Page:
At least once a week, my three-year-old son, Ollie, asks to see pictures of himself when he was a baby, a request I gladly oblige. We scroll through my Instagram feed on the couch, laughing together as I point out silly snapshots and tell him stories from when he was “little” — what he was like, trips we took as a family, funny things he did. Recently, though, he caught me off guard, asking me to stop as I thumbed past a black-and-white photo of my husband and me on our wedding day.
“Stop! Who’s that, mama?” he asked me. “That lady looks like a princess!”
I laughed and told him those two youngsters were his dad and me, explaining that this picture was taken a long time ago, before he came into the world. But beneath the laughter, I realized his innocent question had brought to light a struggle I had been internalizing for a long while. Of course, I don’t blame my pre-schooler for not recognizing me in a tiny photo: I was a good 50 (maybe more) pounds lighter than I am now and wearing a Grecian-style gown with a side-swept updo and more makeup than he’s ever seen me in. The harder part was that I hardly recognized myself.
Most days, I don’t spend too much time thinking about the size or shape of my body. Part of it is that in this phase of my life, my body serves a more practical purpose: chasing after Ollie, breastfeeding my 10-month-old, pounding out words on the keyboard while they both sleep. But when I try on clothes in poorly lit fitting rooms or catch a quick glimpse of my soft, round body in a store window, I’m faced with a choice. Will I punish myself with self hatred or be kind to the hard-working body that gave me my two sons?
For the first few years of motherhood, I chose the former — but instead of motivating me to take care of my body in healthy ways, this toxic perspective stole me from my kids and, ultimately, from myself. I obsessed over what I ate, and often, instead of eating the potentially unhealthy kid foods in my house, I didn’t eat at all, which damaged both my mental and physical health. I nearly lost my breast milk supply as a result of calorie restriction and then got mastitis when I tried to build it back up. My anxiety eventually skyrocketed to the point where I could hardly leave the house. As it turns out, my obsessive effort to return to a version of myself I sacrificed when I chose to have kids was not only fruitless but also was altogether destructive. My life had fundamentally changed when I became a mom, but I just couldn’t accept that my body would too.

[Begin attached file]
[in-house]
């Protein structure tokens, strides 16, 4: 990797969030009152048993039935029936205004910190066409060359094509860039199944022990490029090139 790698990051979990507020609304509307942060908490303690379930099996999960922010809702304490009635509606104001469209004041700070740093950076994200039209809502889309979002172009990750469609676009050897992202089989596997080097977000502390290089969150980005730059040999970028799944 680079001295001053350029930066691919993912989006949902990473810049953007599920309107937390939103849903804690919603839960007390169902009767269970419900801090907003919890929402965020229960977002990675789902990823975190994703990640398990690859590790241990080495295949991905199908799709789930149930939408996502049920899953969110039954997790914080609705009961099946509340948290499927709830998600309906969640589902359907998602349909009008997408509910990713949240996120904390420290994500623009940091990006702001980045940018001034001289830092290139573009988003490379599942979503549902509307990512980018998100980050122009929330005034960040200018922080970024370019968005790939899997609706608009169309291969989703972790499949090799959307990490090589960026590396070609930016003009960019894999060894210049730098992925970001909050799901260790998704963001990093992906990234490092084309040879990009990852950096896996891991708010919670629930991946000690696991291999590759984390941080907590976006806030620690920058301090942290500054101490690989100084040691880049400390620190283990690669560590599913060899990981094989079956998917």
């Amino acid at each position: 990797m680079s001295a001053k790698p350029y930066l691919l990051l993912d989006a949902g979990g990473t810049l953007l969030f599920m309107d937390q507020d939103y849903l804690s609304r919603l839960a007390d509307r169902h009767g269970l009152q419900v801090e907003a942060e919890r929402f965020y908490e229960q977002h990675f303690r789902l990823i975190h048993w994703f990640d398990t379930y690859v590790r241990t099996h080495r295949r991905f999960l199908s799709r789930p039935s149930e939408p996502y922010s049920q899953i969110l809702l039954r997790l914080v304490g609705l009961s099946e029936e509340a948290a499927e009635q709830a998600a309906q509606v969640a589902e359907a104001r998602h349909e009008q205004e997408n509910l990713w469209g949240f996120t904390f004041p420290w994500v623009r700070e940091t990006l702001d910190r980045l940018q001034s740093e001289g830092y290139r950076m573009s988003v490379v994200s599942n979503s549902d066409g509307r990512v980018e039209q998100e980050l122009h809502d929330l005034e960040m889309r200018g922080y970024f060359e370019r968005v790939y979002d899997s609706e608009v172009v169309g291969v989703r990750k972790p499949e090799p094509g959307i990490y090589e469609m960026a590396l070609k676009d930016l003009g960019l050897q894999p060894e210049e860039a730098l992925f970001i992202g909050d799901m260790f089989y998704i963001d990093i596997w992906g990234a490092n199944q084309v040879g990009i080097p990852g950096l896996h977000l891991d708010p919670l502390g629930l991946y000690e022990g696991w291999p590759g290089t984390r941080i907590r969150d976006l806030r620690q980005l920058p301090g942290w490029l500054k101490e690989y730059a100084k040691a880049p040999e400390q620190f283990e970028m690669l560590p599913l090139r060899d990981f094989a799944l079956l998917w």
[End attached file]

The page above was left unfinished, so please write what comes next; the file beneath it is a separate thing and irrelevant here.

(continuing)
The irony is that during that deep, dark struggle with post-baby body image, I was much smaller than I am now. I gained a lot more weight during my second pregnancy due to a nasty combination of hyperemesis gravidarum (translation: constant nausea and vomiting) and crippling anxiety and depression. But for some reason — maybe due to the time constraints of trying to freelance with two kids around (not for the faint of heart) or because I’ve grown up a little emotionally — I care far less about how I look now. I see photos of myself after my first son — photos I cringed at when they were taken — and have to laugh. I was tiny! But I wasn’t happy. All I cared about was how I felt, how I looked, what other people thought of me. I feared other moms would think I “let myself go,” or worse, pity me for my inability to lose weight. I was absolutely obsessed with myself.
So much of motherhood is toggling between caring for yourself and caring for your kids. I realize now that I can’t give myself to my babies if I don’t eat enough, and I also can’t be present with them if I don’t take care of my mind and heart. So in this season, to care for me is to care for them. Before, I thought “caring for me” meant returning to an arbitrary number on the scale, a number by which I defined myself for so much of my life. Now, I see that self-care means being kind and gracious toward myself — and it means eating to nourish my body, not punish it.
Yes: My post-baby body is covered in hot-pink stretch marks. My belly hangs out over the waist of my pants, and at least once a month, a stranger asks me if I’m pregnant (mom hack: compression leggings). Physically, I’m the biggest I’ve ever been, and I doubt I’ll be getting too much smaller anytime soon. But I’m also the freest I’ve ever been, the most emotionally stable and content. I have two little boys who enrich my life, and there’s no way I would ever go back.
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(Photo via Ashley Abramson)